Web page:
US president confirms al-Qaeda leader’s death, saying he was killed in a firefight following US raid in Abbottabad.
|The US accused Bin Laden of being the mastermind behind the 9/11 attacks [AFP]|
In his death on May 2, 2011, Osama bin Laden kept a promise made in a 2006 audio message.
Alluding to the United States’ hunt for him, the al-Qaeda leader stated his determination to avoid capture: “I swear not to die but a free man.”
His death ends the largest manhunt in history that began a decade ago involving thousands of US troops in Afghanistan and tens of thousands of Pakistani soldiers in the rugged mountains along the border.
Whether reviled as a terrorist and mass murderer or hailed as the champion of oppressed Muslims fighting injustice and humiliation, bin Laden changed the course of history.
Challenging the might of the US, the most powerful nation ever, he masterminded a string of attacks against it and then built a global network of allies to wage a war intended to outlive him.
The man allegedly behind the suicide hijack attacks of September 11, 2001, was the nemesis of former US President George Bush, who pledged to take him “dead or alive” and whose two terms were dominated by a “war on terror” against his al-Qaeda network founded in 1988.
With his long grey beard and wistful expression, bin Laden became one of the most instantly recognisable people on the planet. His gaunt face stared out from propaganda videos and framed a US website offering a $25 million bounty. In 2007, that bounty was doubled.
Born in Saudi Arabia in 1957, one of more than 50 children of millionaire businessman Mohamed bin Laden, he lost his father while still a boy.
Osama’s first marriage, to a Syrian cousin, came at the age of 17, and he is reported to have at least 23 children from at least five wives. Part of a family that made its fortune in the oil-funded Saudi construction boom, bin Laden was a shy boy and an average student, who took a degree in civil engineering.
A book by US writer Steve Coll, The Bin Ladens, suggested the death in 1988 of his extrovert half-brother Salem was an important factor in Osama’s radicalisation.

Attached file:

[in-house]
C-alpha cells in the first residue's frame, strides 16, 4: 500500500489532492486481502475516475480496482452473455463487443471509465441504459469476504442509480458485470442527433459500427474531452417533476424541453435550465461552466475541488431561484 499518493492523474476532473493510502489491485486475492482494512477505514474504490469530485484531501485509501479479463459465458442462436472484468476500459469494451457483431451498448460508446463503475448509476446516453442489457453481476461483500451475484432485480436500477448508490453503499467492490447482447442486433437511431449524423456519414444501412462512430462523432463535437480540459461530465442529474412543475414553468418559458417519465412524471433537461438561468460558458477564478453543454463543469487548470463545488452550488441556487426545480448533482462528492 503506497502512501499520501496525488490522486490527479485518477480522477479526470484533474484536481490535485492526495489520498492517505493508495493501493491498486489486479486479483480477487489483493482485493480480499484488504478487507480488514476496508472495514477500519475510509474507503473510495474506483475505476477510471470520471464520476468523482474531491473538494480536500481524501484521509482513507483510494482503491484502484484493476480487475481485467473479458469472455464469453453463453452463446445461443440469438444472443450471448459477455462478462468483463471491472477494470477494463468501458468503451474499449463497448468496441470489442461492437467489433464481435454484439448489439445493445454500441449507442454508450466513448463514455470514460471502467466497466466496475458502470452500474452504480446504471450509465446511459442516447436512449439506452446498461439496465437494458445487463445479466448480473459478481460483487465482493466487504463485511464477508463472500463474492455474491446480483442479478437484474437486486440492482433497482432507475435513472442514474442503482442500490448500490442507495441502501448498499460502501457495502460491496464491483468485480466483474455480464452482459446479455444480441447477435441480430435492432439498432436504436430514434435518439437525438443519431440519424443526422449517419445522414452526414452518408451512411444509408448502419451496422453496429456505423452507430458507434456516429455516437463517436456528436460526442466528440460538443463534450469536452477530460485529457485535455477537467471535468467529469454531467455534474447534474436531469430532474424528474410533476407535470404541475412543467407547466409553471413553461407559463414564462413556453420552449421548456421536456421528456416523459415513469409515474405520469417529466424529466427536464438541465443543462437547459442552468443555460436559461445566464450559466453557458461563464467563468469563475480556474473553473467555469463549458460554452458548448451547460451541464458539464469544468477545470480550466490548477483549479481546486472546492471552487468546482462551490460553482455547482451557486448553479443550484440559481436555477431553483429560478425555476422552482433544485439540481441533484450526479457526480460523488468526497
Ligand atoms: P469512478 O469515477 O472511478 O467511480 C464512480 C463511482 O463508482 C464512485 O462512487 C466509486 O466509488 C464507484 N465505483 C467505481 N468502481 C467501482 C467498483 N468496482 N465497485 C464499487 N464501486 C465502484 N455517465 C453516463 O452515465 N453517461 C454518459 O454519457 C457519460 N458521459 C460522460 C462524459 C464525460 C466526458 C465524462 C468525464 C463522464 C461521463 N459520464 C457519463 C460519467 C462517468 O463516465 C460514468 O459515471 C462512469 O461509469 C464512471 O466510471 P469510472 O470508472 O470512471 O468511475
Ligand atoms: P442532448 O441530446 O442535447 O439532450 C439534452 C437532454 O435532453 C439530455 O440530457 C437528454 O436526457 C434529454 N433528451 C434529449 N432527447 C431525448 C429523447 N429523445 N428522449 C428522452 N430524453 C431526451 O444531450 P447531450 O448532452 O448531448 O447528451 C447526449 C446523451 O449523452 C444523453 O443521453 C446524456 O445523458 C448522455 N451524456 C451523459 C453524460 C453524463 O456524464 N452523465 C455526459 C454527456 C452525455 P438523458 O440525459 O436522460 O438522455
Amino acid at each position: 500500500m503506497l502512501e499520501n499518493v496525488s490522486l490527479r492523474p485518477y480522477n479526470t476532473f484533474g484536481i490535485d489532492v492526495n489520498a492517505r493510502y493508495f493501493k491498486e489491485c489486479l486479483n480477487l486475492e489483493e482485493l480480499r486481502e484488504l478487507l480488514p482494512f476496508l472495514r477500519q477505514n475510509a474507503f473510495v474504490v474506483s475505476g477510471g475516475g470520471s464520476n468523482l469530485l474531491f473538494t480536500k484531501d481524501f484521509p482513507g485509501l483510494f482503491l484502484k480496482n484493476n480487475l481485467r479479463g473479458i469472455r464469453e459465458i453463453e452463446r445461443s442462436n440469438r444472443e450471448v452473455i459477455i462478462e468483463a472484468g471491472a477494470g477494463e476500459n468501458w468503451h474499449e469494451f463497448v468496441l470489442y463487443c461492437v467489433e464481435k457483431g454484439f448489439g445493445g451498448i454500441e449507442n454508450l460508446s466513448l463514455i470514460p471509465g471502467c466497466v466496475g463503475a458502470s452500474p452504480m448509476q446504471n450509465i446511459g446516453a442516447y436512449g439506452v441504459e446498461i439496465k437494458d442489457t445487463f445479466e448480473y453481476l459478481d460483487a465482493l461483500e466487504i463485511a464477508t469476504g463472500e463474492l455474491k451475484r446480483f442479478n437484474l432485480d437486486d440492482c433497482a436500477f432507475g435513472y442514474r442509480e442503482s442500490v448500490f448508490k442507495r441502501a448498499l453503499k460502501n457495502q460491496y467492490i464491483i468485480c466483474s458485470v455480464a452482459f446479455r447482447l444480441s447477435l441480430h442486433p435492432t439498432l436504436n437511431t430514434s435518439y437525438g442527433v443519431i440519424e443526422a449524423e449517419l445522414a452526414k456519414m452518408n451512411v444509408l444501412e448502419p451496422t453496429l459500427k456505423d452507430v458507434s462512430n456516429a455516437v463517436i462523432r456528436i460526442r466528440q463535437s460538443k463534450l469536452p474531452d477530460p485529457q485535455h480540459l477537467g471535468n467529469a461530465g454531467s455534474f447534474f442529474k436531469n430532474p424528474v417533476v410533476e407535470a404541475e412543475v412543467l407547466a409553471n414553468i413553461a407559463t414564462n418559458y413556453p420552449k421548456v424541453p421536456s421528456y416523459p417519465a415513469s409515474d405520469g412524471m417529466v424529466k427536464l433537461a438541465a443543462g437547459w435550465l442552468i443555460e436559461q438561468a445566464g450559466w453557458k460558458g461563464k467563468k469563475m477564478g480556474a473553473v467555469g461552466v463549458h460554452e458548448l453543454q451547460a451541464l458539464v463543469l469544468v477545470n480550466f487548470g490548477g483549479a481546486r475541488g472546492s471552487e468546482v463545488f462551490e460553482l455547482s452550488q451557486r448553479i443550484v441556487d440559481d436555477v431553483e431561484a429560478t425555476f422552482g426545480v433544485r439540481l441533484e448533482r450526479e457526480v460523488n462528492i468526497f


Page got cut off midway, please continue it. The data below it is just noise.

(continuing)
The elite Al Thagher Model School in the Saudi city of Jeddah also exposed him to the ideas of political Islam.
Steve Coll wrote that “bin Laden’s introduction to Islam as the basis for political, and potentially violent-activism, was through informal sessions run by the Al Thagher’s teachers”.
A key influence on Osama was Dr Abdullah Azzam, a Palestinian professor and member of the Palestinian Muslim Brotherhood.
During his stay at Abdulaziz University, Saudi Arabia, Osama was hugely influenced by Azzam’s radical views.
It is believed that Azzam encouraged bin Laden to solicit funds and recruit Arab fighters for the Afghan war against Russians.
The US’ Central Intelligence Agency provided a conduit for him to join the fight in Afghanistan.
Osama’s slide away from the US was first observed when he raised objection to US military presence in Saudi Arabia during the first Gulf war against Iraq.
The Saudi monarch smelled rebellion in Laden and expelled him 1991. He was stripped of his Saudi citizenship in 1994 and his assets were frozen.
Trail of attacks
He declared war against the very United States which had spent billions of dollars bankrolling the Afghan resistance in which he had fought.
Al-Qaeda embarked on a trail of attacks, beginning with the 1993 World Trade Center bombing that killed six and first raised the spectre of Islamist extremism spreading to the United States.
Bin Laden was the prime suspect in bombings of US servicemen in Saudi Arabia in 1995 and 1996 as well as attacks on U.S. embassies in Kenya and Tanzania in 1998 that killed 224.